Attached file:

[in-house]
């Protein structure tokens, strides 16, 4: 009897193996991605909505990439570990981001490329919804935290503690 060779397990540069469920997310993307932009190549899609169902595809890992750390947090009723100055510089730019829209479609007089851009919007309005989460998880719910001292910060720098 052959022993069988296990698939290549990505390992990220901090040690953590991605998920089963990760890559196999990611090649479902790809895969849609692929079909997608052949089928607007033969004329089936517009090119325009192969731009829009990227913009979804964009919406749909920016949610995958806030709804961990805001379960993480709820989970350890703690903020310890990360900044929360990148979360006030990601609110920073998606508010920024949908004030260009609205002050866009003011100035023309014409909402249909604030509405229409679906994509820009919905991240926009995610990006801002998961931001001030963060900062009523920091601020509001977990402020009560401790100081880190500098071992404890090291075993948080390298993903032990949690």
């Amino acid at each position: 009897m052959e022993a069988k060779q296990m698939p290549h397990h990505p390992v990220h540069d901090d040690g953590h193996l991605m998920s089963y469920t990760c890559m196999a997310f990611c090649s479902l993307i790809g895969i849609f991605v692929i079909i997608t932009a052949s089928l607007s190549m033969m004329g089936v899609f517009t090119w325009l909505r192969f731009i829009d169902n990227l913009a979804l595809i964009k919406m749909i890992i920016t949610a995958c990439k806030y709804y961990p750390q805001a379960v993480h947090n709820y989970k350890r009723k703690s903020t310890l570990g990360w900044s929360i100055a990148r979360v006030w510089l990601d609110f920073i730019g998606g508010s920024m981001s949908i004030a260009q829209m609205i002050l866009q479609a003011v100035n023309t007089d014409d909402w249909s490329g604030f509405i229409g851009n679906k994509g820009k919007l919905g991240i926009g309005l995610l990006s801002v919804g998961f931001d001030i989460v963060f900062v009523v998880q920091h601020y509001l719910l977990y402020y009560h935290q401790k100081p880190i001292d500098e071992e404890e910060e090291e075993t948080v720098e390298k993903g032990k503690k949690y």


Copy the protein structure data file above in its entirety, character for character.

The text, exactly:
[in-house]
């Protein structure tokens, strides 16, 4: 009897193996991605909505990439570990981001490329919804935290503690 060779397990540069469920997310993307932009190549899609169902595809890992750390947090009723100055510089730019829209479609007089851009919007309005989460998880719910001292910060720098 052959022993069988296990698939290549990505390992990220901090040690953590991605998920089963990760890559196999990611090649479902790809895969849609692929079909997608052949089928607007033969004329089936517009090119325009192969731009829009990227913009979804964009919406749909920016949610995958806030709804961990805001379960993480709820989970350890703690903020310890990360900044929360990148979360006030990601609110920073998606508010920024949908004030260009609205002050866009003011100035023309014409909402249909604030509405229409679906994509820009919905991240926009995610990006801002998961931001001030963060900062009523920091601020509001977990402020009560401790100081880190500098071992404890090291075993948080390298993903032990949690």
């Amino acid at each position: 009897m052959e022993a069988k060779q296990m698939p290549h397990h990505p390992v990220h540069d901090d040690g953590h193996l991605m998920s089963y469920t990760c890559m196999a997310f990611c090649s479902l993307i790809g895969i849609f991605v692929i079909i997608t932009a052949s089928l607007s190549m033969m004329g089936v899609f517009t090119w325009l909505r192969f731009i829009d169902n990227l913009a979804l595809i964009k919406m749909i890992i920016t949610a995958c990439k806030y709804y961990p750390q805001a379960v993480h947090n709820y989970k350890r009723k703690s903020t310890l570990g990360w900044s929360i100055a990148r979360v006030w510089l990601d609110f920073i730019g998606g508010s920024m981001s949908i004030a260009q829209m609205i002050l866009q479609a003011v100035n023309t007089d014409d909402w249909s490329g604030f509405i229409g851009n679906k994509g820009k919007l919905g991240i926009g309005l995610l990006s801002v919804g998961f931001d001030i989460v963060f900062v009523v998880q920091h601020y509001l719910l977990y402020y009560h935290q401790k100081p880190i001292d500098e071992e404890e910060e090291e075993t948080v720098e390298k993903g032990k503690k949690y």